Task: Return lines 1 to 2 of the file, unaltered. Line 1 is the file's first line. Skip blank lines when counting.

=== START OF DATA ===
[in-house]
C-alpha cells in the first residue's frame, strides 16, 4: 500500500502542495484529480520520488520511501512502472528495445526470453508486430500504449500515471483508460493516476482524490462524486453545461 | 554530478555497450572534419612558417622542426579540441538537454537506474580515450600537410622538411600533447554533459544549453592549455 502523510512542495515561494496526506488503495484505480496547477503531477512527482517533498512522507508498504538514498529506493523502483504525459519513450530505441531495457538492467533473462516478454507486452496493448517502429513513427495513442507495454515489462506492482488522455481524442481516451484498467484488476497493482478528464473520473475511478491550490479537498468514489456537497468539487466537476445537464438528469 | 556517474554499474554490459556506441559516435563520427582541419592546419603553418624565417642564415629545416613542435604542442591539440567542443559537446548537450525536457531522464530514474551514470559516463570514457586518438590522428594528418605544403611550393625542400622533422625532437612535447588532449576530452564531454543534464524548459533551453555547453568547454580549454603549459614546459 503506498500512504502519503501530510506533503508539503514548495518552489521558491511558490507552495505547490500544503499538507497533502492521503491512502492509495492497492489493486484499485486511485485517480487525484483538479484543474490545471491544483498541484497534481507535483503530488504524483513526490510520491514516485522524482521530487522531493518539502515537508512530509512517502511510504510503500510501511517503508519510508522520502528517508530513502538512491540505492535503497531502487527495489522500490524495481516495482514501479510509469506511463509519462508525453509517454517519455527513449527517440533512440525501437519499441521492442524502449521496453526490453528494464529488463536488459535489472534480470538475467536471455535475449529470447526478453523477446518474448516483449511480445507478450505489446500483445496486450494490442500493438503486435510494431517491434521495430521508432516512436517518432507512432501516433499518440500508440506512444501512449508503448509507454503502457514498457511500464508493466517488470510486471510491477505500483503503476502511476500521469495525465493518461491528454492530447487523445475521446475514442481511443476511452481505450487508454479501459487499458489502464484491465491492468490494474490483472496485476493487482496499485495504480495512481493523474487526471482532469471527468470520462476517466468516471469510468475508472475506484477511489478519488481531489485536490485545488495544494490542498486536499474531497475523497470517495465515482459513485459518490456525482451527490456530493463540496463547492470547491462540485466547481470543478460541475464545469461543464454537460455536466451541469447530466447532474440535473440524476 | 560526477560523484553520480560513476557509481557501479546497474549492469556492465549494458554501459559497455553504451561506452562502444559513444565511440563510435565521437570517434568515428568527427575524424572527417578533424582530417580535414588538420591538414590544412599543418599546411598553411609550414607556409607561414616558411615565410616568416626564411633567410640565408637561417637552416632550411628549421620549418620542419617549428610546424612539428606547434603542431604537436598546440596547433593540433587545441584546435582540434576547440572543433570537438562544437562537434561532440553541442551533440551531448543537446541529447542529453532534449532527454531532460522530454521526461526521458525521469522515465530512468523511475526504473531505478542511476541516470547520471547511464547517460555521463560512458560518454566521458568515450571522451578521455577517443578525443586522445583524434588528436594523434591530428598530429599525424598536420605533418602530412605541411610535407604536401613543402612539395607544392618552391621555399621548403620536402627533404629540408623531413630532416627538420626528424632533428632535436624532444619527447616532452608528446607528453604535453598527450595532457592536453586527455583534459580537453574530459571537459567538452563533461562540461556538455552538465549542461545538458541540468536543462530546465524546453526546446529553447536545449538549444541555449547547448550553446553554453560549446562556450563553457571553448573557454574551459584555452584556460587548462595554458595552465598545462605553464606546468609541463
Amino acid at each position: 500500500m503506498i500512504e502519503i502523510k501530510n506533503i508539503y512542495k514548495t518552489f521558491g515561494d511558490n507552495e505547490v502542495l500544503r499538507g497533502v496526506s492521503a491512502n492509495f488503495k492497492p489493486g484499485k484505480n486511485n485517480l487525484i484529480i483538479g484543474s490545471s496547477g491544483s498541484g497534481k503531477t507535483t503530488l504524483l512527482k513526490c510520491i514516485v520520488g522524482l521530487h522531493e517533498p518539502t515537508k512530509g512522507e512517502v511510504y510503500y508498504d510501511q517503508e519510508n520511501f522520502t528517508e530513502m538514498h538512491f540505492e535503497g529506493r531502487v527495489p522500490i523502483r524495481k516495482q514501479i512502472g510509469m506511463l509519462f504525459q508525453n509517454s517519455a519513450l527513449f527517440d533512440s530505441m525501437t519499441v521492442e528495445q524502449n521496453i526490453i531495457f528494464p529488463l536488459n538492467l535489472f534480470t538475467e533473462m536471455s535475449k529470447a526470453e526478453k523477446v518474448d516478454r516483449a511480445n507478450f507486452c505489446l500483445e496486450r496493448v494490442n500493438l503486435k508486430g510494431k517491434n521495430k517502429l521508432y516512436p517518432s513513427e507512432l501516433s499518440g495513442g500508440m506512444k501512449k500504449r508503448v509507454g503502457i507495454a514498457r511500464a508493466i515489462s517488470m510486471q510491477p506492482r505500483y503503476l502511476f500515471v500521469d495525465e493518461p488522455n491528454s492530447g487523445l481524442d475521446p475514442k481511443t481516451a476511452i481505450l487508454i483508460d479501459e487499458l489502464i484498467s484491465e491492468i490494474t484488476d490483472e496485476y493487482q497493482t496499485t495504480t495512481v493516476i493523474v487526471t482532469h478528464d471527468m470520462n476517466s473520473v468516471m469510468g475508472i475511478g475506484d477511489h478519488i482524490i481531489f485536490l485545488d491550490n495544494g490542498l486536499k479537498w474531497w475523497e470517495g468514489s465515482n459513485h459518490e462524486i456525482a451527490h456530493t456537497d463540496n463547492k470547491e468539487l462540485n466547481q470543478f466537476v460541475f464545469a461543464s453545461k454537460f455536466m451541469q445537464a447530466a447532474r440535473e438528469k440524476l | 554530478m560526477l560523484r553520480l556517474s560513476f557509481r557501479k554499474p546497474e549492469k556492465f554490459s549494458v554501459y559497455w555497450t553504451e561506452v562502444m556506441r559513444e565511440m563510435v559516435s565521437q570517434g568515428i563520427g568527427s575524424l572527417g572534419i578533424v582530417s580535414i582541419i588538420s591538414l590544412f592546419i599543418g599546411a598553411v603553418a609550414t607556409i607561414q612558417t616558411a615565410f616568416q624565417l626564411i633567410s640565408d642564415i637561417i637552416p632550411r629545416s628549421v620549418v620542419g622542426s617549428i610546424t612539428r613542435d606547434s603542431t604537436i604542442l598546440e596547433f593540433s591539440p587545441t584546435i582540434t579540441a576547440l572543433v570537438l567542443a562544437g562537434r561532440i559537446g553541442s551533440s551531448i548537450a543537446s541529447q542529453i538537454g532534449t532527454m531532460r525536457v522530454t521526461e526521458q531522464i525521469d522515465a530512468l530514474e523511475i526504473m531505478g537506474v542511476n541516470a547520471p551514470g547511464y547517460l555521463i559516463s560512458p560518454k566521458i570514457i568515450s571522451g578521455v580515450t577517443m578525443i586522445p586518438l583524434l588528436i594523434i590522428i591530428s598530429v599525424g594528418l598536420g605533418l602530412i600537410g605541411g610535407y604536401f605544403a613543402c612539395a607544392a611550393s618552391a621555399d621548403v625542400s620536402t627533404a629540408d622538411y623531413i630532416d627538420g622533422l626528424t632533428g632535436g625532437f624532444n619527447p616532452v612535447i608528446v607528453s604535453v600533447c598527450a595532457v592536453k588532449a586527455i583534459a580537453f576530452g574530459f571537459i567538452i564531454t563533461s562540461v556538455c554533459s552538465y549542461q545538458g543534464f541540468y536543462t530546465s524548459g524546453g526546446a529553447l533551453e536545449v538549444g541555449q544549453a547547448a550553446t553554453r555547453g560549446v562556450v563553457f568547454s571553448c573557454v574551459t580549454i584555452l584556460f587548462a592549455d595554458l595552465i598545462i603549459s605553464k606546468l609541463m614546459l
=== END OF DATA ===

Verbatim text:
[in-house]
C-alpha cells in the first residue's frame, strides 16, 4: 500500500502542495484529480520520488520511501512502472528495445526470453508486430500504449500515471483508460493516476482524490462524486453545461 | 554530478555497450572534419612558417622542426579540441538537454537506474580515450600537410622538411600533447554533459544549453592549455 502523510512542495515561494496526506488503495484505480496547477503531477512527482517533498512522507508498504538514498529506493523502483504525459519513450530505441531495457538492467533473462516478454507486452496493448517502429513513427495513442507495454515489462506492482488522455481524442481516451484498467484488476497493482478528464473520473475511478491550490479537498468514489456537497468539487466537476445537464438528469 | 556517474554499474554490459556506441559516435563520427582541419592546419603553418624565417642564415629545416613542435604542442591539440567542443559537446548537450525536457531522464530514474551514470559516463570514457586518438590522428594528418605544403611550393625542400622533422625532437612535447588532449576530452564531454543534464524548459533551453555547453568547454580549454603549459614546459 503506498500512504502519503501530510506533503508539503514548495518552489521558491511558490507552495505547490500544503499538507497533502492521503491512502492509495492497492489493486484499485486511485485517480487525484483538479484543474490545471491544483498541484497534481507535483503530488504524483513526490510520491514516485522524482521530487522531493518539502515537508512530509512517502511510504510503500510501511517503508519510508522520502528517508530513502538512491540505492535503497531502487527495489522500490524495481516495482514501479510509469506511463509519462508525453509517454517519455527513449527517440533512440525501437519499441521492442524502449521496453526490453528494464529488463536488459535489472534480470538475467536471455535475449529470447526478453523477446518474448516483449511480445507478450505489446500483445496486450494490442500493438503486435510494431517491434521495430521508432516512436517518432507512432501516433499518440500508440506512444501512449508503448509507454503502457514498457511500464508493466517488470510486471510491477505500483503503476502511476500521469495525465493518461491528454492530447487523445475521446475514442481511443476511452481505450487508454479501459487499458489502464484491465491492468490494474490483472496485476493487482496499485495504480495512481493523474487526471482532469471527468470520462476517466468516471469510468475508472475506484477511489478519488481531489485536490485545488495544494490542498486536499474531497475523497470517495465515482459513485459518490456525482451527490456530493463540496463547492470547491462540485466547481470543478460541475464545469461543464454537460455536466451541469447530466447532474440535473440524476 | 560526477560523484553520480560513476557509481557501479546497474549492469556492465549494458554501459559497455553504451561506452562502444559513444565511440563510435565521437570517434568515428568527427575524424572527417578533424582530417580535414588538420591538414590544412599543418599546411598553411609550414607556409607561414616558411615565410616568416626564411633567410640565408637561417637552416632550411628549421620549418620542419617549428610546424612539428606547434603542431604537436598546440596547433593540433587545441584546435582540434576547440572543433570537438562544437562537434561532440553541442551533440551531448543537446541529447542529453532534449532527454531532460522530454521526461526521458525521469522515465530512468523511475526504473531505478542511476541516470547520471547511464547517460555521463560512458560518454566521458568515450571522451578521455577517443578525443586522445583524434588528436594523434591530428598530429599525424598536420605533418602530412605541411610535407604536401613543402612539395607544392618552391621555399621548403620536402627533404629540408623531413630532416627538420626528424632533428632535436624532444619527447616532452608528446607528453604535453598527450595532457592536453586527455583534459580537453574530459571537459567538452563533461562540461556538455552538465549542461545538458541540468536543462530546465524546453526546446529553447536545449538549444541555449547547448550553446553554453560549446562556450563553457571553448573557454574551459584555452584556460587548462595554458595552465598545462605553464606546468609541463